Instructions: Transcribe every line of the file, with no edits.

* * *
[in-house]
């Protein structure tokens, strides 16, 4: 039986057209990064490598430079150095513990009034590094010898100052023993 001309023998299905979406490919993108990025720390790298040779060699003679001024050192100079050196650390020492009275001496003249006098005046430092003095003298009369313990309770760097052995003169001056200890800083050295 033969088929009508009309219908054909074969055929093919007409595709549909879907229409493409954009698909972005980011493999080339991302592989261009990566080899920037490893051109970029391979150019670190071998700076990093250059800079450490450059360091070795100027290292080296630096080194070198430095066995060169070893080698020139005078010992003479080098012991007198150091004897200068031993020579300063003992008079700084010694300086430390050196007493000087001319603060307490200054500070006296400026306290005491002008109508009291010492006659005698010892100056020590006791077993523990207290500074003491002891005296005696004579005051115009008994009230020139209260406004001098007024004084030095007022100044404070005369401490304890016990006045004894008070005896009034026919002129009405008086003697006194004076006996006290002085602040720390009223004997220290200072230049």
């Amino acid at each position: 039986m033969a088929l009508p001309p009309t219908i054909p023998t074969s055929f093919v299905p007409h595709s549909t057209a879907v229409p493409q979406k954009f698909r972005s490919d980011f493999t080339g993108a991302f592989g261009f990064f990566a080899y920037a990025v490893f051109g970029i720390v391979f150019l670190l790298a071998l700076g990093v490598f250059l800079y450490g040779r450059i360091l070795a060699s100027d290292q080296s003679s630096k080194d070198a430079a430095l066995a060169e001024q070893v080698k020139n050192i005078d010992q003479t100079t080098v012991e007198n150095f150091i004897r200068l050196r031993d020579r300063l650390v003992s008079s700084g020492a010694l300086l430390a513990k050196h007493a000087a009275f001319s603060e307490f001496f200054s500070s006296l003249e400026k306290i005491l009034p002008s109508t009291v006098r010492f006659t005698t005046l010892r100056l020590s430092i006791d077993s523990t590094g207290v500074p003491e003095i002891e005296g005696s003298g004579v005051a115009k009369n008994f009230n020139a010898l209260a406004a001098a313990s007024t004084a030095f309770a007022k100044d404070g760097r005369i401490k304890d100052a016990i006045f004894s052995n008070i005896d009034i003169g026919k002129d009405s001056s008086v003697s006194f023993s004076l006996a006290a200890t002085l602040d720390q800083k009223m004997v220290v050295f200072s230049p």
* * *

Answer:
[in-house]
């Protein structure tokens, strides 16, 4: 039986057209990064490598430079150095513990009034590094010898100052023993 001309023998299905979406490919993108990025720390790298040779060699003679001024050192100079050196650390020492009275001496003249006098005046430092003095003298009369313990309770760097052995003169001056200890800083050295 033969088929009508009309219908054909074969055929093919007409595709549909879907229409493409954009698909972005980011493999080339991302592989261009990566080899920037490893051109970029391979150019670190071998700076990093250059800079450490450059360091070795100027290292080296630096080194070198430095066995060169070893080698020139005078010992003479080098012991007198150091004897200068031993020579300063003992008079700084010694300086430390050196007493000087001319603060307490200054500070006296400026306290005491002008109508009291010492006659005698010892100056020590006791077993523990207290500074003491002891005296005696004579005051115009008994009230020139209260406004001098007024004084030095007022100044404070005369401490304890016990006045004894008070005896009034026919002129009405008086003697006194004076006996006290002085602040720390009223004997220290200072230049």
């Amino acid at each position: 039986m033969a088929l009508p001309p009309t219908i054909p023998t074969s055929f093919v299905p007409h595709s549909t057209a879907v229409p493409q979406k954009f698909r972005s490919d980011f493999t080339g993108a991302f592989g261009f990064f990566a080899y920037a990025v490893f051109g970029i720390v391979f150019l670190l790298a071998l700076g990093v490598f250059l800079y450490g040779r450059i360091l070795a060699s100027d290292q080296s003679s630096k080194d070198a430079a430095l066995a060169e001024q070893v080698k020139n050192i005078d010992q003479t100079t080098v012991e007198n150095f150091i004897r200068l050196r031993d020579r300063l650390v003992s008079s700084g020492a010694l300086l430390a513990k050196h007493a000087a009275f001319s603060e307490f001496f200054s500070s006296l003249e400026k306290i005491l009034p002008s109508t009291v006098r010492f006659t005698t005046l010892r100056l020590s430092i006791d077993s523990t590094g207290v500074p003491e003095i002891e005296g005696s003298g004579v005051a115009k009369n008994f009230n020139a010898l209260a406004a001098a313990s007024t004084a030095f309770a007022k100044d404070g760097r005369i401490k304890d100052a016990i006045f004894s052995n008070i005896d009034i003169g026919k002129d009405s001056s008086v003697s006194f023993s004076l006996a006290a200890t002085l602040d720390q800083k009223m004997v220290v050295f200072s230049p």